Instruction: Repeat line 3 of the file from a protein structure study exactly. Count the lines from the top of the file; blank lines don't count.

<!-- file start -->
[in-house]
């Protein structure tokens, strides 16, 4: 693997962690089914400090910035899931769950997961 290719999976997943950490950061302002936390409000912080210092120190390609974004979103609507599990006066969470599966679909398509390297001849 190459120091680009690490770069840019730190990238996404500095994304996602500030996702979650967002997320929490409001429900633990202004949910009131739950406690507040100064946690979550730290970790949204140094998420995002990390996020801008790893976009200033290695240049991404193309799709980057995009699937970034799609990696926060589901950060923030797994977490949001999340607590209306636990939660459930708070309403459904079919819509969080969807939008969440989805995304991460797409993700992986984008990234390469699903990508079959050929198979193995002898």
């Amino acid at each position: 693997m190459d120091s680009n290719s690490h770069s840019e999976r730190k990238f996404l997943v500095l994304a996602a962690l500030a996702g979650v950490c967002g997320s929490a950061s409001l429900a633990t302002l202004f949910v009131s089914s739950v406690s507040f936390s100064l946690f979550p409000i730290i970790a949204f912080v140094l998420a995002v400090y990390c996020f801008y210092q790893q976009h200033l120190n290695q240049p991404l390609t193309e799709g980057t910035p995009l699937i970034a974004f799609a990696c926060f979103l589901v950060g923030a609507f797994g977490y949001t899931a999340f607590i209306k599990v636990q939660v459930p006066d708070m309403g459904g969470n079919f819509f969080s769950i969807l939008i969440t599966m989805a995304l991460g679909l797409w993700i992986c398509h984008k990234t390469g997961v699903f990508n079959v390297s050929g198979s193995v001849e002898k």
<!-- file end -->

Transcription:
């Amino acid at each position: 693997m190459d120091s680009n290719s690490h770069s840019e999976r730190k990238f996404l997943v500095l994304a996602a962690l500030a996702g979650v950490c967002g997320s929490a950061s409001l429900a633990t302002l202004f949910v009131s089914s739950v406690s507040f936390s100064l946690f979550p409000i730290i970790a949204f912080v140094l998420a995002v400090y990390c996020f801008y210092q790893q976009h200033l120190n290695q240049p991404l390609t193309e799709g980057t910035p995009l699937i970034a974004f799609a990696c926060f979103l589901v950060g923030a609507f797994g977490y949001t899931a999340f607590i209306k599990v636990q939660v459930p006066d708070m309403g459904g969470n079919f819509f969080s769950i969807l939008i969440t599966m989805a995304l991460g679909l797409w993700i992986c398509h984008k990234t390469g997961v699903f990508n079959v390297s050929g198979s193995v001849e002898k």